– User experience: an increasingly sought-after skill
In the digital age, it is essential to be able to count on a suitable model to work effectively on the user experience, which is becoming an ever more competitive advantage. Presentation.
It’s summer and it’s an opportunity for our Business & Design Collective series to share with you some introductory articles to the strategic areas of the fields of design and business which are becoming more and more important within companies. This article follows our last topic: “The art of companies to create the best possible experience or how to dissect the design of an experience”.
This article presents a theoretical model to you for framing the user experience, a skill increasingly sought after by companies at a time when digital technology is growing in all sectors.
Definition of UX
User experience is an increasingly used term whose definitions may vary. Here is a fairly generic one, taken usable:
“The term UX (acronym for English: User eXperience), user experience in French, refers to the quality of the experience experienced by the user in any interaction situation. UX qualifies the overall experience felt by the user when using an interface, a digital device or more broadly when interacting with any device or service. UX is therefore to be differentiated from ergonomics and usability.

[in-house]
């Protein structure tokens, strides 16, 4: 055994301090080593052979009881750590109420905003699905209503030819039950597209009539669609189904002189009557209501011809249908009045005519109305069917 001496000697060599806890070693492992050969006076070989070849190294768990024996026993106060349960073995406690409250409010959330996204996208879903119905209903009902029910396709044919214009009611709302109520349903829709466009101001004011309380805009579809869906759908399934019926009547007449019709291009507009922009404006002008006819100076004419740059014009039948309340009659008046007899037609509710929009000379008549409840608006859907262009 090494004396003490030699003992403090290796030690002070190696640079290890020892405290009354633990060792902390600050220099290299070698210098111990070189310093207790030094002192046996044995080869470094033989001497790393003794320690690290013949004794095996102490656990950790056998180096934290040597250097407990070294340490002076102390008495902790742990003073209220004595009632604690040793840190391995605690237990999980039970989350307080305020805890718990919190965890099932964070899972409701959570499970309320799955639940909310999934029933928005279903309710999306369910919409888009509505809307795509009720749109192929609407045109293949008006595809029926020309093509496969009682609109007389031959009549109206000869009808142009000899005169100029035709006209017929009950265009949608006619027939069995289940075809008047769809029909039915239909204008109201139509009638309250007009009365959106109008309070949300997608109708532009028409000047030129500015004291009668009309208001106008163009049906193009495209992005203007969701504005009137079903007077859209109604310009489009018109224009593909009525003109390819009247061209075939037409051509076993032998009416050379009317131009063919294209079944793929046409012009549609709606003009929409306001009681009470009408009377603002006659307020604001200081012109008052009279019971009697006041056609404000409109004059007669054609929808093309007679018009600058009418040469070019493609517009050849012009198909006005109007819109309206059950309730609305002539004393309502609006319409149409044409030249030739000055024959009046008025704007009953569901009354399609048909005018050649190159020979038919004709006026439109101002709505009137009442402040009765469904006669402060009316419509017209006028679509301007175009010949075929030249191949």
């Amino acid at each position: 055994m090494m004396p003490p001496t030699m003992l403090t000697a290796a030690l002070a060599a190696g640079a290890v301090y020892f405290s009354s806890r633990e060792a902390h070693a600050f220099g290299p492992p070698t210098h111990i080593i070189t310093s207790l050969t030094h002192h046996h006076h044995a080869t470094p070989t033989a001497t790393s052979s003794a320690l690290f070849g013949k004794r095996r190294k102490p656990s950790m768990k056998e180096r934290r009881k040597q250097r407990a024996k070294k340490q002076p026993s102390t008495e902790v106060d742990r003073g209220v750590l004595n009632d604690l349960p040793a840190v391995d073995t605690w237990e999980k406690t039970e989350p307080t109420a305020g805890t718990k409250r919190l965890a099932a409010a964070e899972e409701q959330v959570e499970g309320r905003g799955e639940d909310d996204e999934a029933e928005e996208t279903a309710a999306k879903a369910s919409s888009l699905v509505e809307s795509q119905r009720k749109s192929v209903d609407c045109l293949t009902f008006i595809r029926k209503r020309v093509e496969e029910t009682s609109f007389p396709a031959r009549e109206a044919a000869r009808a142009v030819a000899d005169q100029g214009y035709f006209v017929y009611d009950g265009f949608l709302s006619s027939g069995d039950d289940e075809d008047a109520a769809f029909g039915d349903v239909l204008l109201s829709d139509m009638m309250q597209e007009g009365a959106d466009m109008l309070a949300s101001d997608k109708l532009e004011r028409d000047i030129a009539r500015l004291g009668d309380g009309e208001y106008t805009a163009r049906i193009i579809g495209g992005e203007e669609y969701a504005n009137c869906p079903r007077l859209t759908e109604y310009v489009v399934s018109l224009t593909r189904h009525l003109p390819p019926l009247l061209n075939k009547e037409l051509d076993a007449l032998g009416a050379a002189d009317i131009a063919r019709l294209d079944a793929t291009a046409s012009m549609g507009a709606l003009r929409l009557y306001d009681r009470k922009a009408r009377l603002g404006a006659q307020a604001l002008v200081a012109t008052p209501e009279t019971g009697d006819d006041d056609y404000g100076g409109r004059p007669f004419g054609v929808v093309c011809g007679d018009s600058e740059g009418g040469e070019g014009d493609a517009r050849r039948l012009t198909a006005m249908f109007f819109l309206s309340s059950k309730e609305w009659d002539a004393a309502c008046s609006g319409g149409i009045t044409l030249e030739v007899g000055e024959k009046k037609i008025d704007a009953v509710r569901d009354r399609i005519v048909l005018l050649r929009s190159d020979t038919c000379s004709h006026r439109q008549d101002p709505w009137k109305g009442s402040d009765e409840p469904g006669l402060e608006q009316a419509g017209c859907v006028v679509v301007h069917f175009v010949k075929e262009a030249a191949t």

Following our article Introducing you to the different criteria for measuring an experience, this one aims to introduce you to a popular model for working step-by-step to define a digital user experience.
The Five Elements of UX
The five elements of user experience are taken from the book The elements of user experience written by Jesse James Garrett, one of the founders of Adaptive Path, a San Francisco-based user experience consultancy that eventually joined Capital One bank.
There are five dependent layers, with each level building on the level before it. The model starts with the abstract level to go to the concrete (from bottom to top).
The purpose of the model is to give a process for separating the steps to be worked on in a considered order, in order to provide a structured framework of collaboration for the project team and the managers. This clarifies the activities to be undertaken and the deliverables to be provided at each stage, avoiding mixing too many aspects.
We can therefore align more easily with the various parties involved in the project and ensure that the process is focused on user needs. We also avoid surprises and save time by validating each step.
We find the order of the steps that we will explain:
The specifications (scope)
And finally the surface
The steps start at the bottom of the diagram and then go up (from the abstract to the concrete):